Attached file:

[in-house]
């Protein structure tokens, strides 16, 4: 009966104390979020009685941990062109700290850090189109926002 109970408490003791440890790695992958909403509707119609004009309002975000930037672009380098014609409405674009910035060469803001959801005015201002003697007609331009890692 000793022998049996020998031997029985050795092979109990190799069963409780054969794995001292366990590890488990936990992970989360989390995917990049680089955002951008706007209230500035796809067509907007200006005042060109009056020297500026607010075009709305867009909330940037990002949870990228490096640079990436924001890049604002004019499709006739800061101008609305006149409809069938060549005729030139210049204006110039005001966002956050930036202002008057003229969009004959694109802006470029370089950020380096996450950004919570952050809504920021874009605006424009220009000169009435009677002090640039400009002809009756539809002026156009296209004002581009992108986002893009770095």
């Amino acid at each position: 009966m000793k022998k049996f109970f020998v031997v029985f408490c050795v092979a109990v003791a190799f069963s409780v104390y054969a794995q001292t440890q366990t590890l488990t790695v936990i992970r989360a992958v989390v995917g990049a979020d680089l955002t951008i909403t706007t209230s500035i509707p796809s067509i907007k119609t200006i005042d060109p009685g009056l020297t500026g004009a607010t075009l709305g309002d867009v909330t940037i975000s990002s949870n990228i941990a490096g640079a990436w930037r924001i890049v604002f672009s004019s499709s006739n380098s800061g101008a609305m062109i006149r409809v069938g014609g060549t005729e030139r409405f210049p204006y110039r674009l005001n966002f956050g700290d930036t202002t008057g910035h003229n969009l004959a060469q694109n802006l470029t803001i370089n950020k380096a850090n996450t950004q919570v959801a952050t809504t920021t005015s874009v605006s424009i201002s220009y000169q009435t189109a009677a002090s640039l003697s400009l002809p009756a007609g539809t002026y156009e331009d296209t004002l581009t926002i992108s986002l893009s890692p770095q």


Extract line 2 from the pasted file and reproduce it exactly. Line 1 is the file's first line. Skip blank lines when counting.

């Protein structure tokens, strides 16, 4: 009966104390979020009685941990062109700290850090189109926002 109970408490003791440890790695992958909403509707119609004009309002975000930037672009380098014609409405674009910035060469803001959801005015201002003697007609331009890692 000793022998049996020998031997029985050795092979109990190799069963409780054969794995001292366990590890488990936990992970989360989390995917990049680089955002951008706007209230500035796809067509907007200006005042060109009056020297500026607010075009709305867009909330940037990002949870990228490096640079990436924001890049604002004019499709006739800061101008609305006149409809069938060549005729030139210049204006110039005001966002956050930036202002008057003229969009004959694109802006470029370089950020380096996450950004919570952050809504920021874009605006424009220009000169009435009677002090640039400009002809009756539809002026156009296209004002581009992108986002893009770095």